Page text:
We all know the Simon and Garfunkel version of the ancient song Scarborough Fair. The madrigal song has a line: Parsley, Sage, Rosemary and Thyme. That melody is in my mind, as I list off my impressions of the South England locations: Dixter, Hastings, Sissinghurst, Rye…
There are few locations in the United States that convey well the quality of being ancient. Maybe St Augustine, Florida. Maybe Missions, in the Southwest. But you do get that feeling, of the past being present, of ghosts inhabiting the space all around you, in some of these places I had the privilege of visiting this past Spring.
We drove down from London, along the great, broad Highways starting with M- to the smaller highways that start with A-, thanking our lucky stars all the way, that we had a good GPS system on the rent-a-car.
We drove past the exit for Chartwells, Winston Churchill’s sometime-residence, but regrettably, we never made it back. I have enjoyed so many movies and series based on Churchill’s life. Just yesterday, I watched the movie Churchill’s Secret, about his strokes and recovery while Prime Minister, in the nineteen-fifties.
Occasionally on the drive we would see yellow fields, which were canola.
Since we were hungry Americans, we stopped by Burger King. We each ordered a Whopper and the fries came with…mayonnaise. We had to ask especially for ketchup. Everything looked, in size, as if it belonged in a Happy Meal. If one can say such things, since saying the words Burger King and McDonald’s in the same sentence is bound to lead to mixed metaphors.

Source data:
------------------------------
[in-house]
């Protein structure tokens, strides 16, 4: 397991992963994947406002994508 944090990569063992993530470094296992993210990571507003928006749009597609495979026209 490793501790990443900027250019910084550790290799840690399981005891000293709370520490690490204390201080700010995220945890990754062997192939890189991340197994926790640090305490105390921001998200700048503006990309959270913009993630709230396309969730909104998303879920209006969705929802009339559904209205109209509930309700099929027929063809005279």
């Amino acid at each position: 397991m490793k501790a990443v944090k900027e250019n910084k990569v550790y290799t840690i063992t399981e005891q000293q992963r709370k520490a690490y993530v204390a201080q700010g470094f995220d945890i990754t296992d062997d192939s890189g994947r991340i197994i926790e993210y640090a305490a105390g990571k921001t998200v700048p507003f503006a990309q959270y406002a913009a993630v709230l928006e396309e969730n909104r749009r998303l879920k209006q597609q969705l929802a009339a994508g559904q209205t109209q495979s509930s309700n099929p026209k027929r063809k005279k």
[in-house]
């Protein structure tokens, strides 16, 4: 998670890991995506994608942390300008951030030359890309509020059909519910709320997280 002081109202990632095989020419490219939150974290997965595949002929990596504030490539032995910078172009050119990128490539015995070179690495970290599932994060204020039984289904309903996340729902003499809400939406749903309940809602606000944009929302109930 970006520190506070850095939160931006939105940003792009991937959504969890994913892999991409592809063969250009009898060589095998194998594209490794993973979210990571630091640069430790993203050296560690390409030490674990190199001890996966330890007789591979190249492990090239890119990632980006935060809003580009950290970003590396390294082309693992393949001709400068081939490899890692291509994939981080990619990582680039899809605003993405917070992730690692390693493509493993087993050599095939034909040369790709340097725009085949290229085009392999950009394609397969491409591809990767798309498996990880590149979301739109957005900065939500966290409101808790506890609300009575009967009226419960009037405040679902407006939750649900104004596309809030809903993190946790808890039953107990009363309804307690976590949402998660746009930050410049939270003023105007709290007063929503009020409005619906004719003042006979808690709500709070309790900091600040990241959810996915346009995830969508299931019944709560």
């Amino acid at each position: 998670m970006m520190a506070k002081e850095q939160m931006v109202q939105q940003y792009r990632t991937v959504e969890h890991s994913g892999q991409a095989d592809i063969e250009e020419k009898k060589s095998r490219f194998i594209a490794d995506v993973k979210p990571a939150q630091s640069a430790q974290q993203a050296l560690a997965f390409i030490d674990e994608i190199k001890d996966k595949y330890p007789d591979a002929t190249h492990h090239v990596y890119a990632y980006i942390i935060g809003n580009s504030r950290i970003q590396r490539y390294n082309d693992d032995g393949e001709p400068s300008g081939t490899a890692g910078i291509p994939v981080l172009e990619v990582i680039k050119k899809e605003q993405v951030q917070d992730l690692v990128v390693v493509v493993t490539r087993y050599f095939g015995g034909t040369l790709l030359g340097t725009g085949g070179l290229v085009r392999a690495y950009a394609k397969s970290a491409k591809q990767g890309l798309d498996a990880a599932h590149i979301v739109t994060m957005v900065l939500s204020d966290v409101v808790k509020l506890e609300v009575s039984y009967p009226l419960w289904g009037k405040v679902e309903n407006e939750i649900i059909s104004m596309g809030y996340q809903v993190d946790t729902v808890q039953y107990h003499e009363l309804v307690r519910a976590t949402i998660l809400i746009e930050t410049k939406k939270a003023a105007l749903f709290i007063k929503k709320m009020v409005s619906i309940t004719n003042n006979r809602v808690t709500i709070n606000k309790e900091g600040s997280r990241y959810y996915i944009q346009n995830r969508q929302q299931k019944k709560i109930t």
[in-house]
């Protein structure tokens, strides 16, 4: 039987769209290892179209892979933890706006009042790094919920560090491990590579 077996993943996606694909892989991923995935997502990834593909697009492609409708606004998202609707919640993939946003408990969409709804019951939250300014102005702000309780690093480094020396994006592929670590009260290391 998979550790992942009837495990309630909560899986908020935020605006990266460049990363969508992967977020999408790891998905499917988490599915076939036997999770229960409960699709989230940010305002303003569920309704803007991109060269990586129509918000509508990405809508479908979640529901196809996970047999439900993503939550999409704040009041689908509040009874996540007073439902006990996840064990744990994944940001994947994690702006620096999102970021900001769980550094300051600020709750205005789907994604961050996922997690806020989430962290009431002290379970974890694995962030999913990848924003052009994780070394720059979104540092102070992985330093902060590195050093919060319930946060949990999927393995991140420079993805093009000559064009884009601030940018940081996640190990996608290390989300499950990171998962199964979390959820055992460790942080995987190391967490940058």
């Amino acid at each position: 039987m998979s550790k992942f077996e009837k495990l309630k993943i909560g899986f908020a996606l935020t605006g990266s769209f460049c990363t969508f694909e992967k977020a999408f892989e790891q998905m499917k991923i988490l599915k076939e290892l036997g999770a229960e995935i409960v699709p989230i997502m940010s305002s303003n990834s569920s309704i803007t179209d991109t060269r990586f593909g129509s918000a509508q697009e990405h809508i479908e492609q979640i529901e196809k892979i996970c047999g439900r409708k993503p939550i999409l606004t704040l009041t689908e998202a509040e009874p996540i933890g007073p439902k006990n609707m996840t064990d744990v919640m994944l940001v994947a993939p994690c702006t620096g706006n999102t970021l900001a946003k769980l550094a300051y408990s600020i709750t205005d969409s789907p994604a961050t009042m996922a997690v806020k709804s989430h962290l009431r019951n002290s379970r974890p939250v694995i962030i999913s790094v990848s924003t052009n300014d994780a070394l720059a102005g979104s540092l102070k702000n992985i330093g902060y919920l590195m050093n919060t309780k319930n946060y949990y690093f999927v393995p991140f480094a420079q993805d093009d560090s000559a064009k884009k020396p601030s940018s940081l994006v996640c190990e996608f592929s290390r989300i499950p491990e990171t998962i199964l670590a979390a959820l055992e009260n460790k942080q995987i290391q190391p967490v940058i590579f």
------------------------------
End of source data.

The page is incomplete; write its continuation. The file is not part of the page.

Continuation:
The other interesting thing about that Burger King was that one needed a pass code to access the restrooms, which were upstairs. My first foray at using the ladies room involved climbing up two flights. I arrived, to find a keypad. I went back down to the counter, obtained the pass code, and climbed the stairs again. The staff member was kind enough to tell me, that the code was written at the bottom of our receipt, as well. I made it to the top again and punched in the code he gave me. The staff member had apparently misremembered the code. I went back down again and asked my husband for the receipt. After two more flights, I was able to use the loo.
This was my rude introduction to a trip that involved a lot of walking. To make up for all the trauma I endured in the form of exercise during these three weeks of vacation, I determined to be an absolute slug for the following three weeks. And I am proud to say, I have succeeded in this endeavor, or lack thereof.